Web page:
That is, if students were to plan a riot, to organize the sale of illicit drugs, or indeed actually to defame Mr. McGee (as opposed to calling him a poopoohead), then he’s within his rights to punish the students involved. Otherwise, no. Here’s Curmie netpal Jack Marshall, lawyer and ethics blogger, on the subject:
The students are absolutely guaranteed of speech without “repercussion,” if the speech is off school grounds and the repercussion is from a school official who takes offense. The school has no authority to punish students for what they post on Twitter, from their homes, none at all, unless it relates directly to action at school itself, such as organizing a school disruption. A student opinion of the superintendent or his decisions? That’s 100% protected speech….
No merely insulting or uncivil tweet is going to disrupt school, and if that’s Chip’s claim, he has a rather tough burden of proof to demonstrate it. Nor does a public school—that’s the state, you know— have the right to effectively censor speech by punishing content. If the speech isn’t libelous or a credible threat, Chip McGee’s remedy consists of asking to speak with the Tweeter and express his hurt and disappointment, or perhaps consulting with the student’s parents, who do have a right to limit online speech when their children are the speakers. As an educator, he might explain to the student that insulting authority figures you must relate to on mass social media is neither wise, civil, nor a good habit, and suggest that an apology is in order. He may not, however, abuse his power and position to constrain the free speech of those students and others by inflicting punishment. [Minor typos corrected; emphasis in original.]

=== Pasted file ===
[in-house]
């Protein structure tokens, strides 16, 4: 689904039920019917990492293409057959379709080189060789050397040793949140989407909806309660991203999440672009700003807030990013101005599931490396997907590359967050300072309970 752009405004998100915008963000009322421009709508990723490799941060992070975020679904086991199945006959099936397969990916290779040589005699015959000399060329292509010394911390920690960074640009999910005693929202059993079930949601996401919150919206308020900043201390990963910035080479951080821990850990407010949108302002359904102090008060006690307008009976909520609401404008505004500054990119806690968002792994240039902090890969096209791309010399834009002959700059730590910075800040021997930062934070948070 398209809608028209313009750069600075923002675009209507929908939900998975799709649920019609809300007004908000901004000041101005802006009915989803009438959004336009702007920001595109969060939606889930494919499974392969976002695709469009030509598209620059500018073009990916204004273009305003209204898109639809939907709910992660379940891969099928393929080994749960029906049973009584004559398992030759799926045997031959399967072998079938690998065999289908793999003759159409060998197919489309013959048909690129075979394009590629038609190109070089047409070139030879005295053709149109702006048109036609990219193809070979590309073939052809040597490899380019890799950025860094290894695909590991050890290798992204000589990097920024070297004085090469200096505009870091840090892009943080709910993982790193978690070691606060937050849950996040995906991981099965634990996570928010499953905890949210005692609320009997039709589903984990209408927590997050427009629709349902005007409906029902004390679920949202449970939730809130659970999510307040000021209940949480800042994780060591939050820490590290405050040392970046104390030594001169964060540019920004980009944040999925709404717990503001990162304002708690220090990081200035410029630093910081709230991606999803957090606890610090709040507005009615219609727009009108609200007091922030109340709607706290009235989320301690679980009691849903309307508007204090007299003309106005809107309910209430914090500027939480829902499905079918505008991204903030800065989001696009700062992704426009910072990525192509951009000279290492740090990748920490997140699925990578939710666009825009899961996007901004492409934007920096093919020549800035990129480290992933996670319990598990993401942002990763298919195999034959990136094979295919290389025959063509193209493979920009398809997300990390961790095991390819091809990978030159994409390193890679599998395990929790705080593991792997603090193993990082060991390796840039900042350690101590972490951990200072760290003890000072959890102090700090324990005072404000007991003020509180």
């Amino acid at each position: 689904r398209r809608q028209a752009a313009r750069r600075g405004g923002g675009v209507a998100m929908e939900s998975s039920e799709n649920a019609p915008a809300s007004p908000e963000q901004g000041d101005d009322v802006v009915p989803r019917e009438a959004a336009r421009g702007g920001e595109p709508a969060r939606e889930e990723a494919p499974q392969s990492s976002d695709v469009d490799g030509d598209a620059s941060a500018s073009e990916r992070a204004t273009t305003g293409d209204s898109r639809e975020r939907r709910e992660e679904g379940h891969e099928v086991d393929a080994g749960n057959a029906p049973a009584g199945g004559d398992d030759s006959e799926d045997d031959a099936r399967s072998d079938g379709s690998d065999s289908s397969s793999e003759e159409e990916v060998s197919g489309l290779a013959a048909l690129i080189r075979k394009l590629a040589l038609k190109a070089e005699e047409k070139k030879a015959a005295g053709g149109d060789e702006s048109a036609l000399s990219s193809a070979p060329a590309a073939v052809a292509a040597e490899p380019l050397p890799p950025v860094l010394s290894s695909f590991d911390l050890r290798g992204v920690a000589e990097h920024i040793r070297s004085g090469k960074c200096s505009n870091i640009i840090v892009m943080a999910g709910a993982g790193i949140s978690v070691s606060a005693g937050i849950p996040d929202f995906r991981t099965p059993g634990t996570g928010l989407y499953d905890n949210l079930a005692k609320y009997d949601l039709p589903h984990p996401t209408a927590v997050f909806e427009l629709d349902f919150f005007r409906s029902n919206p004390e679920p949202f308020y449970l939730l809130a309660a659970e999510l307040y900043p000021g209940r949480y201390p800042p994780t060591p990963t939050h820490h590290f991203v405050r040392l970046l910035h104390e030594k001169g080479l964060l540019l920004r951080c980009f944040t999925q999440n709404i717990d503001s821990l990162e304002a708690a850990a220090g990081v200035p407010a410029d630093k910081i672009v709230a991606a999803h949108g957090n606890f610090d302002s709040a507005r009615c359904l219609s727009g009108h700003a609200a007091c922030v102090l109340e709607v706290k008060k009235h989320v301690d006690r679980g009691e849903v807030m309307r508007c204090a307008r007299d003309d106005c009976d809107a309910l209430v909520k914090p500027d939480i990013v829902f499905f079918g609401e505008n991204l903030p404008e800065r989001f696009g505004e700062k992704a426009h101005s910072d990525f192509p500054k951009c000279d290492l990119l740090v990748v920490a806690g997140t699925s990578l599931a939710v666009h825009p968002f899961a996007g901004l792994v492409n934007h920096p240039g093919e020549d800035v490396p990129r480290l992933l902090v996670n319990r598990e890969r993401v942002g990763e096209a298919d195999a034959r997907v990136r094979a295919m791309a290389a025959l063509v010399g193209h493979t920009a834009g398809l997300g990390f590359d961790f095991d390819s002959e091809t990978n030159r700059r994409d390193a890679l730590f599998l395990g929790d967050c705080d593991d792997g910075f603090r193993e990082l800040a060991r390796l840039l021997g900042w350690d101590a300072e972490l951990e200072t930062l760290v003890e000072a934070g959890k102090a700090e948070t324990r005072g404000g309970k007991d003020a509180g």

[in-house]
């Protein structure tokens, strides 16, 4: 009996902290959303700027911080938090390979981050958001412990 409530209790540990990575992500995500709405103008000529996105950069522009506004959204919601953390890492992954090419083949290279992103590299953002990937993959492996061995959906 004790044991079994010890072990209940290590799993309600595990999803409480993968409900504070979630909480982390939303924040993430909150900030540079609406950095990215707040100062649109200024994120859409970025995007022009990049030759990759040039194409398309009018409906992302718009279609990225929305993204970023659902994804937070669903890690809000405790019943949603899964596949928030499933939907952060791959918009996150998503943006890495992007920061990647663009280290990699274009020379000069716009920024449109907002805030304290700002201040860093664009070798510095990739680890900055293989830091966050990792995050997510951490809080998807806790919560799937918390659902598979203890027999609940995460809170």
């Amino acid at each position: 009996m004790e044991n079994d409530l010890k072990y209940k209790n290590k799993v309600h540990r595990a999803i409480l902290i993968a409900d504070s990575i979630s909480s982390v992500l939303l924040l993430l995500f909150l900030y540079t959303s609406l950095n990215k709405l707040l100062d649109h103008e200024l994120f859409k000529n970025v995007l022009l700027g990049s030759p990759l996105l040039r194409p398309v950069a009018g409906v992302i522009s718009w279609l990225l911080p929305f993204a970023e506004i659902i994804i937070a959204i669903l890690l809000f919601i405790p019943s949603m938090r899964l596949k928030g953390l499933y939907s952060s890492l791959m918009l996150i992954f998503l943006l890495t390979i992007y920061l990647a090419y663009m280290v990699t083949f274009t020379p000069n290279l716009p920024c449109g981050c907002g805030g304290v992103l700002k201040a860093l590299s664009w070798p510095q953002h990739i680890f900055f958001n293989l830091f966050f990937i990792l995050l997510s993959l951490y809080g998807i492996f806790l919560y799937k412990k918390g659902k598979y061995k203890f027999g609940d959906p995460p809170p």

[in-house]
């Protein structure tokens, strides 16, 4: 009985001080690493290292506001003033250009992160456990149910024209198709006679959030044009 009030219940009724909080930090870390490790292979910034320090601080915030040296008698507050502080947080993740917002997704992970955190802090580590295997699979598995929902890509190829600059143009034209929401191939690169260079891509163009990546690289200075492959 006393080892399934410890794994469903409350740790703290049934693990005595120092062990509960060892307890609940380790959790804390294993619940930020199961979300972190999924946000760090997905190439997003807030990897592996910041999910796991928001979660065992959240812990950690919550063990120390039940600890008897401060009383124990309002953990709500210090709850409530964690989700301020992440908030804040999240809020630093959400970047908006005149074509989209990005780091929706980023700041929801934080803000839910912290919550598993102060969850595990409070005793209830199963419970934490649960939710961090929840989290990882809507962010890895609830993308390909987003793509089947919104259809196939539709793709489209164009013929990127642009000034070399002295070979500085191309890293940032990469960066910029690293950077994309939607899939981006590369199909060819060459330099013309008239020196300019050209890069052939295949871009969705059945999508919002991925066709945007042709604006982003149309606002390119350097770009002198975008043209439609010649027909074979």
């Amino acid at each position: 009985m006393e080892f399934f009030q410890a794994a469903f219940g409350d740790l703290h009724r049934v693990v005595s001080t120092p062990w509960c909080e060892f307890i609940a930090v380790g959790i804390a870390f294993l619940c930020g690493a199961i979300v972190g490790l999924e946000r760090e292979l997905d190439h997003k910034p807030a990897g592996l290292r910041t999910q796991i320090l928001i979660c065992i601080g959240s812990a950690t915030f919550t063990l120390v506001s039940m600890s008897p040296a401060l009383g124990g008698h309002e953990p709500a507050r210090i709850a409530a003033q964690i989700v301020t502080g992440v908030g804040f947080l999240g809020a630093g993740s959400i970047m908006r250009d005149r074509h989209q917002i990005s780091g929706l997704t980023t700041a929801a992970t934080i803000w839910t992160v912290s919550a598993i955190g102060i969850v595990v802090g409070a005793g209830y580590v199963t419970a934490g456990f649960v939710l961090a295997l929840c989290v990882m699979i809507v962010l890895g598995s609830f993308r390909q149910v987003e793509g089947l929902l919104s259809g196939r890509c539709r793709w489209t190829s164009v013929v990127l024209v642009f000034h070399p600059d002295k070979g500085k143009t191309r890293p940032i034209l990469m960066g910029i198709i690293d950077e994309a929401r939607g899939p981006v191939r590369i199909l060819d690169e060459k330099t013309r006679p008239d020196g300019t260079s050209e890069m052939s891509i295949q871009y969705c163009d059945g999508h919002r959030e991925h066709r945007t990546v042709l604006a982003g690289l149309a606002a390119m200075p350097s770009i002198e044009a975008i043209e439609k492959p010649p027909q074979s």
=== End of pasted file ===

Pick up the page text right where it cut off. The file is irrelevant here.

The more perspicacious Curmiphiles will note, perhaps, that Curmie’s favorite blog sites—Popehat, Ethics Alarms, Instapundit—got that way by being always interesting and usually right (“right” in this context means “agreeing with Curmie,” of course: we all have a bit of the Humpty Dumpty about us). They may also notice that Curmie doesn’t really have a lot to add, especially since he’s written about precisely this kind of overreach on numerous occasions in the past: here, here, here, and here, for example.

But we do indeed need to be reminded that the superintendent of schools is likely to be an idiot, that the First Amendment really does apply to high school kids, and that the merely inappropriate is different from the legitimately censorable. There are limits to free speech: incitement, slander/libel, and the like. But there is not constitutional right to warm fuzzies, and Chip McGee is no more or less entitled to freedom from butthurtitude than everyone else.

Curmie is a native of New Hampshire, and knows first-hand that it can get cold there in the winter. Maybe Curmie Award contention will keep Superintendent McGee a little warmer at night. Nah, probably not.